Sunday, May 25, 2008

Tom Zoellner

Tom Zoellner has worked as a contributing editor for Men's Health magazine and as a reporter for the San Francisco Chronicle. He is the co-author of An Ordinary Man, the autobiography of Paul Rusesabagina, whose actions during the 1994 Rwandan genocide were portrayed in the movie Hotel Rwanda, and author of Homemade Biography: How to Collect, Record, and Tell the Life Story of Someone You Love.

His book The Heartless Stone: A Journey Through the World of Diamonds, Deceit, and Desire, is the "first book to offer a panoramic and unflinching look at the modern diamond industry."

Last week I asked him what he was reading. His reply:
This seems to be the month of Southern regional portraits. I'm in the middle of Night Comes to the Cumberlands by Harry Caudill, an extraordinary history of the coalfields of eastern Kentucky published in 1962. The reporting is encyclopedic, but the writing is graceful and the insights about the people of America's forgotten mountains remain relevant today.

I'm also reading the book of a friend, Dale Maharidge, whose And Their Children After Them is both an update and a tribute to the famous lyrical portrayal of three Alabama cotton-farming families, Let Us Now Praise Famous Men by James Agee and Walker Evans. Dale's book won the Pulitzer, and deserved it.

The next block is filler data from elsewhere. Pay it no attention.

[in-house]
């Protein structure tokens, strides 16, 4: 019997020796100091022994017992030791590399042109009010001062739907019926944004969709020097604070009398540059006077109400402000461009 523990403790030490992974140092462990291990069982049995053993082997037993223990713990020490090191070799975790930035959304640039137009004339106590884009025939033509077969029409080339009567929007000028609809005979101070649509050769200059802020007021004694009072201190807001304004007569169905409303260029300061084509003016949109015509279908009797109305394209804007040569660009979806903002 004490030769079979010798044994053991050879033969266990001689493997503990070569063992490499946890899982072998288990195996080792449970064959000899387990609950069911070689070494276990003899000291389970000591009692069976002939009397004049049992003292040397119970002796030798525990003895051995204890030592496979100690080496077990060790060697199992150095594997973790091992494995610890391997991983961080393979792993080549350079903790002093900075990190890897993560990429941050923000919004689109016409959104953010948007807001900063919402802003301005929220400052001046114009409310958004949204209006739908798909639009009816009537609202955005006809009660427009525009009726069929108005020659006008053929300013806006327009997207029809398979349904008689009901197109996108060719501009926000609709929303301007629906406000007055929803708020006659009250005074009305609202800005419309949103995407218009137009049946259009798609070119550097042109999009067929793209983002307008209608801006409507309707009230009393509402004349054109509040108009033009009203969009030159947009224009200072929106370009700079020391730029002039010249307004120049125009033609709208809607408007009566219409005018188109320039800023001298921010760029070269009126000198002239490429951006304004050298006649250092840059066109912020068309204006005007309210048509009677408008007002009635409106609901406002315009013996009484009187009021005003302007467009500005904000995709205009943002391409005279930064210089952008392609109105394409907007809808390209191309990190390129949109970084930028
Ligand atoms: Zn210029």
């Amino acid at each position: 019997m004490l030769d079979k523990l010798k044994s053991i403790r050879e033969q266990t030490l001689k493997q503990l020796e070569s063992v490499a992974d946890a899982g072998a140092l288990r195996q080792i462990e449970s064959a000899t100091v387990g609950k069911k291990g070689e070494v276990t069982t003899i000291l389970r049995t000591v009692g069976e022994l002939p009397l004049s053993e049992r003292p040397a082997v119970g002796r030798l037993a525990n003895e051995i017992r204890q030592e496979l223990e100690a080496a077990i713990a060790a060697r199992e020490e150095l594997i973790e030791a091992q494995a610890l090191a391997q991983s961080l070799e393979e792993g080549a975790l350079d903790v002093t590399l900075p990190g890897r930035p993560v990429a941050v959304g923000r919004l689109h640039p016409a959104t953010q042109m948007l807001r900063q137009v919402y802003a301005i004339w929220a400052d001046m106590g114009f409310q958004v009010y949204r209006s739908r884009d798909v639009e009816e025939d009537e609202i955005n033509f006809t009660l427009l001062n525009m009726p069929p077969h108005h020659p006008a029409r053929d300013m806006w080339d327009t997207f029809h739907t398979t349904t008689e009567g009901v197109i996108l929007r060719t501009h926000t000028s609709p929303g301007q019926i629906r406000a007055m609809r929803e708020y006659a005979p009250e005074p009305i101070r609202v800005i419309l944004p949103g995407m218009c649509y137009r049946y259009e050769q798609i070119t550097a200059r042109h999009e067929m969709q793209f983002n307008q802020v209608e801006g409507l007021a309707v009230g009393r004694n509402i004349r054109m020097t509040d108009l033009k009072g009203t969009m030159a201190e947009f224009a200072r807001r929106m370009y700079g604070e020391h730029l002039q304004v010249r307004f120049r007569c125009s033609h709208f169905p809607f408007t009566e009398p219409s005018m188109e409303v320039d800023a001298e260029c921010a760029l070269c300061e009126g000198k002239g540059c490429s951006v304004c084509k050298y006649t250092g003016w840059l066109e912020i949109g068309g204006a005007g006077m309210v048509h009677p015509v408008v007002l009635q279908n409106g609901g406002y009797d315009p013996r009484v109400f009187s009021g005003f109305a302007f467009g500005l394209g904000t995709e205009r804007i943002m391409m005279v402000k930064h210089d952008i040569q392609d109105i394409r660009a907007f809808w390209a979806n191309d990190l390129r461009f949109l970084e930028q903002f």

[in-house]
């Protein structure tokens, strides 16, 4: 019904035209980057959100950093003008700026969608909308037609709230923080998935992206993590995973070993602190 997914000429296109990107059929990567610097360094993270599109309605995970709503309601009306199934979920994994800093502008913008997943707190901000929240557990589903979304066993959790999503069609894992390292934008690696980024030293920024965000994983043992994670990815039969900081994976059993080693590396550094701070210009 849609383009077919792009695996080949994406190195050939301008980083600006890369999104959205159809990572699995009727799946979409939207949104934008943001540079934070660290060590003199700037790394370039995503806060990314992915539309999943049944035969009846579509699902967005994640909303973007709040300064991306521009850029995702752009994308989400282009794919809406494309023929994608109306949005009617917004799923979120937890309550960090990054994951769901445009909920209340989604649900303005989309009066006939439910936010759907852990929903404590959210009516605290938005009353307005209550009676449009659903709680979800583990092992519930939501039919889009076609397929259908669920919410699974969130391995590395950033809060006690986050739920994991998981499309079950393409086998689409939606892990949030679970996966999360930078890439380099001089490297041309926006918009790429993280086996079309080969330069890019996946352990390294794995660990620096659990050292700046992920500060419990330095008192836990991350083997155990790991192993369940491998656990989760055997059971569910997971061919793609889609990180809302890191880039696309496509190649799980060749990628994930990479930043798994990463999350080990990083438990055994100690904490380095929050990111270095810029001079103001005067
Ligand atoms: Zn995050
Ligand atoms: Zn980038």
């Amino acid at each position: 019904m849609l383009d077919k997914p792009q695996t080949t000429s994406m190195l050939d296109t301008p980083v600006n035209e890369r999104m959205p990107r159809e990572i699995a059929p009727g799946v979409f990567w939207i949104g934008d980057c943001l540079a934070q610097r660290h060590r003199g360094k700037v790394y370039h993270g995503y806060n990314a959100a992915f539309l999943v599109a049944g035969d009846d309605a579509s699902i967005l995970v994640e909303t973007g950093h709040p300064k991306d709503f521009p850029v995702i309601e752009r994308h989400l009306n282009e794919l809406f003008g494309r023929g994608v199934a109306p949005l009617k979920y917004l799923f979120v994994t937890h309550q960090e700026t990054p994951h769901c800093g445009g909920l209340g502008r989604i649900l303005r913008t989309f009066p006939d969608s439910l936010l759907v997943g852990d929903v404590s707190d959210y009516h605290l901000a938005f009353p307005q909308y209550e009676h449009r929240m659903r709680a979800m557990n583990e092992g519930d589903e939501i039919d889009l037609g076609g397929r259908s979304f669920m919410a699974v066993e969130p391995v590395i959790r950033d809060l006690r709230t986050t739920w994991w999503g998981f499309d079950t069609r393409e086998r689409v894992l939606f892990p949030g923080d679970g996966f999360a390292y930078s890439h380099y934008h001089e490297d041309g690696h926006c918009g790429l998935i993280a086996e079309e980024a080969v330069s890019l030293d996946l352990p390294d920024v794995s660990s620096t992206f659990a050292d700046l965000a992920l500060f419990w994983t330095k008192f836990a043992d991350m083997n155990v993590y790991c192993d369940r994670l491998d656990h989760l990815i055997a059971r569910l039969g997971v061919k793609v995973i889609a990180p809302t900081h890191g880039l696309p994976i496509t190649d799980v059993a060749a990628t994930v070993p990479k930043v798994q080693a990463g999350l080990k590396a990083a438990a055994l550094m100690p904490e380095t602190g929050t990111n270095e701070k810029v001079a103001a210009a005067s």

Also on the stack is Knockemstiff, a collection of short stories by Donald Ray Pollock who grew up in the very same Appalachian town mentioned in the title and spent 30 years driving a truck in a paper mill before earning an MFA from Ohio State and producing this raw and depressing collection of stories. I wish my praise for this book could be as high as the first two I mentioned. Pollock has a real gift for language and some of the twists in his stories are genuinely inventive, but the subject matter is unrelentingly dark and he often relies on gross-out images to hook the reader (sex with dead livestock?), who starts to wonder about halfway through if these stories really are a mirror to life's complexities and not just a gratuitous ride through the worst fantasies of rural poverty and backwardness. Pollock has this sentence in his acknowledgments: "I grew up in the holler and my family and my neighbors were good people who never hesitated to help somebody in a time of need." Very little of that spirit is present in these stories.

Finally, I want to mention another book by a friend -- V.V. Ganeshananthan -- whose Love Marriage is rooted in a place about as far away from Appalachia and the South as geography allows. This book about the Sri Lankan civil war and its effect on one family is not to be missed for its compassionate look at the weight of duty.
Visit Tom Zoellner's website and read an excerpt from The Heartless Stone.

The Page 99 Test: The Heartless Stone.

--Marshal Zeringue